You really are what you eat. That's the taking-off point for a new polar bear study, conducted by U.S. Geological Survey researchers with an assist from the Oregon Zoo — and published this week in the journal Physiological and Biochemical Zoology.
By almost any measure, Packy is majestic. Standing 10 and a half feet at the shoulder, he is thought to be the tallest Asian elephant in North America. Keepers liken his lean, rangy build to that of a pro basketball player.
Some consider them crop-raiding pests in their native rainforests of equatorial West Africa. But in zoos, red river hogs are welcome residents that create a fantastic opportunity for biologists to better understand their species as a whole.
This year, the zoo's Environmental Conservation Outreach team — a volunteer group formed to connect Portlanders with regional conservation projects — trekked out to help survey Conboy's eggs, from which USFWS is able to determine the adult frog populations.
To help save this endangered species, which shares nearly 98 percent of its DNA with humans, the Portland chapter of the American Association of Zoo Keepers has joined forces with the Oregon Road Runners Club to present Race for the Redheads.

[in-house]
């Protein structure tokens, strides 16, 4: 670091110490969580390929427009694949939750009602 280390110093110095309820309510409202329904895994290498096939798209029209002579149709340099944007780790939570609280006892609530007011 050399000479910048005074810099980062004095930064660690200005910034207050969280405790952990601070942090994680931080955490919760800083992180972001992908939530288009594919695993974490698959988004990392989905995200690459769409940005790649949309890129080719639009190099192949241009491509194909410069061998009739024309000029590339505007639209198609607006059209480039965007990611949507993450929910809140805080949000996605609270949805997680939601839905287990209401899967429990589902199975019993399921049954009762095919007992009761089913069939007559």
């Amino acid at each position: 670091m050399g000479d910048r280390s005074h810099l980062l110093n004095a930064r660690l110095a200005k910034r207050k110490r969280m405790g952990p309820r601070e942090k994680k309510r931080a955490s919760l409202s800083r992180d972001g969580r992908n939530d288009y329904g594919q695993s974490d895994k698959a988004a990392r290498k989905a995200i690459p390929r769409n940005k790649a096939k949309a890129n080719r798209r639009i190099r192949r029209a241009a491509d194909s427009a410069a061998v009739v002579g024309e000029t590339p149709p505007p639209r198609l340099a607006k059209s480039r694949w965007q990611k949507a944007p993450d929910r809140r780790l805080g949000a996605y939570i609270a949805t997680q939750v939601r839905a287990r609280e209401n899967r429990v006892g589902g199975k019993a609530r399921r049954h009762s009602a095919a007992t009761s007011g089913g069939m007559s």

An imperiled Pacific Northwest native turtle may have a new lease on life thanks to an innovative conservation program at the Oregon Zoo. Using an advanced "booster cocktail," Oregon Zoo conservation staff have successfully raised several pond turtles large enough to evade any predator.
Remember this year's first California condor egg, laid on Jan. 28? It hatched on March 27 at the Oregon Zoo's Jonsson Center for Wildlife Conservation — slightly later than planned, and with a little bit of human help.
Only one native subspecies of mountain-dwelling fox roams Oregon's Cascades, and until recently it was assumed to be the Cascades red fox — the same montane subspecies found across the Columbia River in Washington.